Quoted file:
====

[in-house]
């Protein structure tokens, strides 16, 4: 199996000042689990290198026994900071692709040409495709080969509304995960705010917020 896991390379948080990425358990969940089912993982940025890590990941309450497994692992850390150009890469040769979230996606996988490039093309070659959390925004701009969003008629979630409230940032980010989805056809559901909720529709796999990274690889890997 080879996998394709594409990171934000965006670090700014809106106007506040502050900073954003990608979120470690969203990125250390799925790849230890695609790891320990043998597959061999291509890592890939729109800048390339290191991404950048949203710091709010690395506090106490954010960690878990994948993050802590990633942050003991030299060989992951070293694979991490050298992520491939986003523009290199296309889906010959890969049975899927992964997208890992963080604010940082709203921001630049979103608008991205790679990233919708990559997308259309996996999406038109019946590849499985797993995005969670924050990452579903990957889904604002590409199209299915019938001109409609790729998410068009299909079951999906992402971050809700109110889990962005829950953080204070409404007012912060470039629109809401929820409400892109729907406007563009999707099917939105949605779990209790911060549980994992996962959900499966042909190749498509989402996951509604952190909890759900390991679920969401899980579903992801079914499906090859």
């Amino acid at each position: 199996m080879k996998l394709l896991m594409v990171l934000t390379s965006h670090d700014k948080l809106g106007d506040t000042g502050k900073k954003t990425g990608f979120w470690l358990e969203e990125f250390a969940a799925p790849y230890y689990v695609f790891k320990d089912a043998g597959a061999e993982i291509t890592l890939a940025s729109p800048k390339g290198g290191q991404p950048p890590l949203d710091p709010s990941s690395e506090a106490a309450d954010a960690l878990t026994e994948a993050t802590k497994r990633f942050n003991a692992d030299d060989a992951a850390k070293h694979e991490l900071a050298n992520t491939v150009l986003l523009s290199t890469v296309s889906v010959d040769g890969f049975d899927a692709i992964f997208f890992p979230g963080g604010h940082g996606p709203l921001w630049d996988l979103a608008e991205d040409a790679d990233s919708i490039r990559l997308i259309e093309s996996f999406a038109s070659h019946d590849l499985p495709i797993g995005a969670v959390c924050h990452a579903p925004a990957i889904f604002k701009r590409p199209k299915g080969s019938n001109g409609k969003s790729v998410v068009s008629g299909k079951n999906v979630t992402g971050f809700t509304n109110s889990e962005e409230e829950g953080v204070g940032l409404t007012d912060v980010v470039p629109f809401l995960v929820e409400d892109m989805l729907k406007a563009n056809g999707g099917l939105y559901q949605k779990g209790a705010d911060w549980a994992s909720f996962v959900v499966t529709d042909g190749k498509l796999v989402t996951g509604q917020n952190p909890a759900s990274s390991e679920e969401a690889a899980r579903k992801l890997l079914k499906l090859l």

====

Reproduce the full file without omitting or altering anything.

[in-house]
């Protein structure tokens, strides 16, 4: 199996000042689990290198026994900071692709040409495709080969509304995960705010917020 896991390379948080990425358990969940089912993982940025890590990941309450497994692992850390150009890469040769979230996606996988490039093309070659959390925004701009969003008629979630409230940032980010989805056809559901909720529709796999990274690889890997 080879996998394709594409990171934000965006670090700014809106106007506040502050900073954003990608979120470690969203990125250390799925790849230890695609790891320990043998597959061999291509890592890939729109800048390339290191991404950048949203710091709010690395506090106490954010960690878990994948993050802590990633942050003991030299060989992951070293694979991490050298992520491939986003523009290199296309889906010959890969049975899927992964997208890992963080604010940082709203921001630049979103608008991205790679990233919708990559997308259309996996999406038109019946590849499985797993995005969670924050990452579903990957889904604002590409199209299915019938001109409609790729998410068009299909079951999906992402971050809700109110889990962005829950953080204070409404007012912060470039629109809401929820409400892109729907406007563009999707099917939105949605779990209790911060549980994992996962959900499966042909190749498509989402996951509604952190909890759900390991679920969401899980579903992801079914499906090859």
């Amino acid at each position: 199996m080879k996998l394709l896991m594409v990171l934000t390379s965006h670090d700014k948080l809106g106007d506040t000042g502050k900073k954003t990425g990608f979120w470690l358990e969203e990125f250390a969940a799925p790849y230890y689990v695609f790891k320990d089912a043998g597959a061999e993982i291509t890592l890939a940025s729109p800048k390339g290198g290191q991404p950048p890590l949203d710091p709010s990941s690395e506090a106490a309450d954010a960690l878990t026994e994948a993050t802590k497994r990633f942050n003991a692992d030299d060989a992951a850390k070293h694979e991490l900071a050298n992520t491939v150009l986003l523009s290199t890469v296309s889906v010959d040769g890969f049975d899927a692709i992964f997208f890992p979230g963080g604010h940082g996606p709203l921001w630049d996988l979103a608008e991205d040409a790679d990233s919708i490039r990559l997308i259309e093309s996996f999406a038109s070659h019946d590849l499985p495709i797993g995005a969670v959390c924050h990452a579903p925004a990957i889904f604002k701009r590409p199209k299915g080969s019938n001109g409609k969003s790729v998410v068009s008629g299909k079951n999906v979630t992402g971050f809700t509304n109110s889990e962005e409230e829950g953080v204070g940032l409404t007012d912060v980010v470039p629109f809401l995960v929820e409400d892109m989805l729907k406007a563009n056809g999707g099917l939105y559901q949605k779990g209790a705010d911060w549980a994992s909720f996962v959900v499966t529709d042909g190749k498509l796999v989402t996951g509604q917020n952190p909890a759900s990274s390991e679920e969401a690889a899980r579903k992801l890997l079914k499906l090859l």